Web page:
Please consider the following suggestions: Continue reading →
Read the following carefully. It is supposed to be a critique of my theological position found in my book Reflections of a Disenchanted Calvinist. Please note, this Calvinist and my brother in Christ says all of this without having read my book—this all comes from an interview of my testimony on sbctoday.com —and please note what he says I said, then go back and read the exact thing I said, and then if you want a lesson in rapid-fire ad-hominem arguments well, look no further. Enough said.
The following is an excerpt, and his full “critique” from Tuesday, July 17, 2012 can be found here. Continue reading →
The following is a copy of the letter that I sent to Dr. Piper regarding one of the quotes I used from him. I used the quote in a public way, and so in like manner is my apology.
Dear Dr. Piper,
My name is Ronnie W. Rogers, and I am writing to you in order to apologize and ask your forgiveness.
I most regretfully and inadvertently misrepresented a statement of yours in my book Reflections of a Disenchanted Calvinist. Please see quote at the close of this letter. Continue reading →
As noted earlier, SBC Today published an interview with me regarding my book, Reflections of a Disenchanted Calvinist, as well as a four part series on my chapter entitled “The Lamb’s Book of Life: who’s in and who’s out?
As you can imagine, there were many responses. The editor of SBC Today has been kind enough to allow me to respond to several bloggers comments that I think need a word of clarification or correction.
The site indicates that my responses will be published Saturday July, 27 2012.
Go to sbctoday.com
sbctoday.com published a two part interview with me about the book. This was followed by a four part series on my chapter entitled “The Lamb’s Book of Life: who’s in and who’s out?
There are some pretty good discussions between Calvinists and those that are not.
The articles ran July 16th through July 21st.
Check it out!
Recently, James White, a very strong Calvinist presented what he packaged as a critique of Reflections of A Disenchanted Calvinist on his Radio program. He spent an hour “critiquing ” it. I was hopeful for a serious review from the Calvinist position, but I was disappointed. I am grateful to Peter Lumpkins, who operates sbc tomorrow, for posting a critique of White’s critique. Below is the link to his post yesterday.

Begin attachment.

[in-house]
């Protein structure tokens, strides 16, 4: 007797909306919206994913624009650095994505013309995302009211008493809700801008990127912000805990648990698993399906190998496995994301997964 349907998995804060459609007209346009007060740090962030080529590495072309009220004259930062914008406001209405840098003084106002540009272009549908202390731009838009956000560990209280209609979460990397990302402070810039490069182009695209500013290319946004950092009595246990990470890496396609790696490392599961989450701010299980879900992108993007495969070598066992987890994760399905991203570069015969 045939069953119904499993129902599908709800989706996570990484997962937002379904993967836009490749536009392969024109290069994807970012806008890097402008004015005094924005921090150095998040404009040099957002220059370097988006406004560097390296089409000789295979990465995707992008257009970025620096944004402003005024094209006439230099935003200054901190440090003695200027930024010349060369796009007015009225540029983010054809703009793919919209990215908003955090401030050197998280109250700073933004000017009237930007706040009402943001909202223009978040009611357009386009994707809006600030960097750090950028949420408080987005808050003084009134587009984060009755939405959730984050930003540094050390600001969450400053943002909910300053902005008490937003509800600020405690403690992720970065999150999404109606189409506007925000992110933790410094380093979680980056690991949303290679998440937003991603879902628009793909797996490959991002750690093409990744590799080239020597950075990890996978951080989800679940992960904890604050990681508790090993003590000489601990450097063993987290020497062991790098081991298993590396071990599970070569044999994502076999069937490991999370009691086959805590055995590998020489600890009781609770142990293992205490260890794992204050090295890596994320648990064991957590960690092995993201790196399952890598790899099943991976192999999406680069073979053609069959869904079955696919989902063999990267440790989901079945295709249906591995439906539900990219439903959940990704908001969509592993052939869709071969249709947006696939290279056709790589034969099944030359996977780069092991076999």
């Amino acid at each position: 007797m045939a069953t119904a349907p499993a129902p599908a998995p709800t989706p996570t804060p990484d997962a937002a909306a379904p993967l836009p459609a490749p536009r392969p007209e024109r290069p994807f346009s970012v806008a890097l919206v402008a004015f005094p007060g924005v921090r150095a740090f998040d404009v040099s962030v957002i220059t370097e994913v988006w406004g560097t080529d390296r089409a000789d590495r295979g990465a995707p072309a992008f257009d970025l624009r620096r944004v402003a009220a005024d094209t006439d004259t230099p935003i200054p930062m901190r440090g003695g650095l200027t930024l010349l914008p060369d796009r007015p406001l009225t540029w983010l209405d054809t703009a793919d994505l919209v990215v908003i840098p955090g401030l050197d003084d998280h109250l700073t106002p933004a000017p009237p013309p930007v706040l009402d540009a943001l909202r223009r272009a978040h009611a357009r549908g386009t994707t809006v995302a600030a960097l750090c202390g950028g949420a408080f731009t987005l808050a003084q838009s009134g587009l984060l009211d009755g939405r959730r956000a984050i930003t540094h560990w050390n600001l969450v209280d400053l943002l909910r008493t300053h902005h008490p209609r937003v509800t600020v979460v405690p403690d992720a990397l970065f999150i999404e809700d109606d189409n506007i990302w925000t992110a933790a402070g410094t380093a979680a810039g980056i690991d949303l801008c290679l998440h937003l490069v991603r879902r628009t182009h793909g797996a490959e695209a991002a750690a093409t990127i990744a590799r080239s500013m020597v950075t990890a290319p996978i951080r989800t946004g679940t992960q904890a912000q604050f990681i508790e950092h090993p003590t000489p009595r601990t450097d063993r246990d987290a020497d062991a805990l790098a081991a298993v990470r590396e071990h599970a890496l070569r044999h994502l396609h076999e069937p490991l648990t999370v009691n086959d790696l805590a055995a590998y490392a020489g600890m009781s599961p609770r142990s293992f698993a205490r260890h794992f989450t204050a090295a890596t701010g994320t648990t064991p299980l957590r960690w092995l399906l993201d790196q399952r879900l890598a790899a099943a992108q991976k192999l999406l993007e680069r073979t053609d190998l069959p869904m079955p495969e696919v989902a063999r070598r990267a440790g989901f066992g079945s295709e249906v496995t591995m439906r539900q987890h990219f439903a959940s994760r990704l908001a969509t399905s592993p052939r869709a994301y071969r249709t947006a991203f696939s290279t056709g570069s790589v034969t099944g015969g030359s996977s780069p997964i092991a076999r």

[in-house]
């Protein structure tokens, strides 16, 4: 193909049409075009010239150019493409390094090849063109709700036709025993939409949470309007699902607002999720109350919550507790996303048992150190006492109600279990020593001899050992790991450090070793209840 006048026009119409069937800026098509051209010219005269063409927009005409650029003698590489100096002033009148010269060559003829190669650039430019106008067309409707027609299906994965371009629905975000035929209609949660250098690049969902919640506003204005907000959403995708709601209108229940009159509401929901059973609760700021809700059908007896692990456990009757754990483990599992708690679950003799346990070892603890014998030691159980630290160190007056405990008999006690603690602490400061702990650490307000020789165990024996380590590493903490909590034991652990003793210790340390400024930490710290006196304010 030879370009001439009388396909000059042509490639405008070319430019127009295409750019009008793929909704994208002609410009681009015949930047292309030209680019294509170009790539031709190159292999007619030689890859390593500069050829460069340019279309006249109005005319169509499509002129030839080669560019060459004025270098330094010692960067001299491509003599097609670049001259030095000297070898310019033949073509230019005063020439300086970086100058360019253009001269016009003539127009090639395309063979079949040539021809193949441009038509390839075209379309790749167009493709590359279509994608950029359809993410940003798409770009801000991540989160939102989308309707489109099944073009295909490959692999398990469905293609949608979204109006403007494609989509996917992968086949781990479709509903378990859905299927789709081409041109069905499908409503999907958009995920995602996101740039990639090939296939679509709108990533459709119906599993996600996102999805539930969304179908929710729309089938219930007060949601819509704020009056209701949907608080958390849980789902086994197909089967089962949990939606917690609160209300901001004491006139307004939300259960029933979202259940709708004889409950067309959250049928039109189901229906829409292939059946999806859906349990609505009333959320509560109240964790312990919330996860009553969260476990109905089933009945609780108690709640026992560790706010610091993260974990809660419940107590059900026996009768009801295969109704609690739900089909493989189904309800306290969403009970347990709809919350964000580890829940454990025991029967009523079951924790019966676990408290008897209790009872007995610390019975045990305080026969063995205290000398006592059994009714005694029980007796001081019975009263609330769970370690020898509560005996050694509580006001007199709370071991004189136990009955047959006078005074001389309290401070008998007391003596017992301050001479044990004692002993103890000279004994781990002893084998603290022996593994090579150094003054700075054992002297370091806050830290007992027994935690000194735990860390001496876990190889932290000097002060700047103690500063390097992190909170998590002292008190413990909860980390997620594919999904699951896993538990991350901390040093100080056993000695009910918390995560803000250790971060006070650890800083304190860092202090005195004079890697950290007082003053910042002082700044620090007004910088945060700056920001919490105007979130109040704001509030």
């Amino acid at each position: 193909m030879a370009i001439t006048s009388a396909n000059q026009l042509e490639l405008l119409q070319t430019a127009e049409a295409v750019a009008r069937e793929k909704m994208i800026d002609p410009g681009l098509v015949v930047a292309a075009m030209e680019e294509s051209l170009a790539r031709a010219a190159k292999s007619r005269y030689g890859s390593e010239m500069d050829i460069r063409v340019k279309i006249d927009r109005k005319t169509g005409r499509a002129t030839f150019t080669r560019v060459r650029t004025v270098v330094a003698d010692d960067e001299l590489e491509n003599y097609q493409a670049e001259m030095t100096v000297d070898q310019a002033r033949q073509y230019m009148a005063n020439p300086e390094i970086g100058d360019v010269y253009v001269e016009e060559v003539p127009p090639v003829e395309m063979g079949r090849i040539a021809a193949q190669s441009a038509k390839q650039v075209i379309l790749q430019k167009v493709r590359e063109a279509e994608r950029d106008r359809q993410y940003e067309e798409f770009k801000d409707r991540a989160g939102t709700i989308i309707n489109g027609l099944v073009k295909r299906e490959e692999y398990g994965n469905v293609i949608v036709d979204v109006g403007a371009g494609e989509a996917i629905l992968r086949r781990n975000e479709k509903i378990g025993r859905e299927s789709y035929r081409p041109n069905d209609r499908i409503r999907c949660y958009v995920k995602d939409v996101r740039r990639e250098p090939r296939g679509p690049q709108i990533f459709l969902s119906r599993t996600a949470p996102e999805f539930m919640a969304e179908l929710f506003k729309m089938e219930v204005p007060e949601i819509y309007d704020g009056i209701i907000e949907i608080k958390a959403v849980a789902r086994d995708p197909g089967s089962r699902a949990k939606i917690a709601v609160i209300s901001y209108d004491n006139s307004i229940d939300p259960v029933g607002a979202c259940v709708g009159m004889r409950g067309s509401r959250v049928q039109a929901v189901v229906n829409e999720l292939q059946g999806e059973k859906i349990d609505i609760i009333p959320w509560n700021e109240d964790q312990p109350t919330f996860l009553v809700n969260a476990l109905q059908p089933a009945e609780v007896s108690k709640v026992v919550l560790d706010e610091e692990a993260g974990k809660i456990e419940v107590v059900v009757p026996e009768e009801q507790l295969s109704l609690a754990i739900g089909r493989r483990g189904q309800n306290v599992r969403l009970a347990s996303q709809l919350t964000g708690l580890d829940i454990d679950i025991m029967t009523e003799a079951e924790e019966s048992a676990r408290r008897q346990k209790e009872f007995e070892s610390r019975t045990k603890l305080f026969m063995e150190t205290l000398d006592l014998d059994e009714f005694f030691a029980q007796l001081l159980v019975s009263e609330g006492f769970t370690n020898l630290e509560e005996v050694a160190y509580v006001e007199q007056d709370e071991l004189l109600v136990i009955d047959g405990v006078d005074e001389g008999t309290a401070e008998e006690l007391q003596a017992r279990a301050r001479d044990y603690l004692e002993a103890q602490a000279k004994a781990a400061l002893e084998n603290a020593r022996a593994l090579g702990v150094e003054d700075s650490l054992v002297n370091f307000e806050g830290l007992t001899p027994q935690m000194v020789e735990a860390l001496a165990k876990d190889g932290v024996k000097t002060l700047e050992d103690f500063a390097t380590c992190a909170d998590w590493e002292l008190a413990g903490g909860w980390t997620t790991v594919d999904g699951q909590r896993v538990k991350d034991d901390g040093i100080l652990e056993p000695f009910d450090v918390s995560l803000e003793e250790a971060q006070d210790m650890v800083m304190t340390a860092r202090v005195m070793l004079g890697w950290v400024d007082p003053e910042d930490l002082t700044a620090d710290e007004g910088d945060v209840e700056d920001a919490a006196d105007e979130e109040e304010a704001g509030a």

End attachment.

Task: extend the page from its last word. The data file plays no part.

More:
Although I do not normally read or respond to reviews of my books, I did respond to this one that appeared on Amazon. It is precisely the puddle jumping techniques that I address in the book. The first is what the reviewer said, and then my response. (We did not seek to correct his grammer etc.) Continue reading →
My latest book has finally reached the point of publication. Although I do not think that reading the introduction of a book, including my other two, is critical to understand it, this book is an exception. To fully understand the format, terms used, and the spirit in which I wrote the book, it is essential to read the introduction.
“Reflections of a Disenchanted Calvinist: The Disquieting Realities of Calvinism engages one of the classical strands of Protestant thought with the classical strength of Protestantism—shedding the light of the Scriptures on the questions of the faith. This book leads readers through the intricacies of Calvinist thought, touching on such topics as the sovereignty of God, predestination, unconditional election, the origin of evil, free will, and faith and works. The intent of this journey is to provide a critique of Calvinism and to present readers with a clear picture of the ramifications of subscribing to Calvinist doctrines. Chapters address particular theological topics by stating both affirmations rooted in the Scriptures and disaffirmations drawing their support from the Scriptures as well. The lines of thought do not shy away from complex theological questions, but instead rely upon the riches of theological reflection to assure the critiques of Calvinism are fair both to the doctrines and to the Scriptures. If you are a part of the Calvinist tradition and want to explore the nuances of your background, or if you locate yourself outside of that tradition but have deep curiosity about the questions the Calvinist tradition raises, then Reflections of a Disenchanted Calvinist: The Disquieting Realities of Calvinism offers a rigorous guide to exploring the depths of the tradition and critique of the tenets of Calvinism.”
Copies are available in hardback or paperback at Trinity Baptist Church or in hardback, paperback, and electronically at Amazon.com.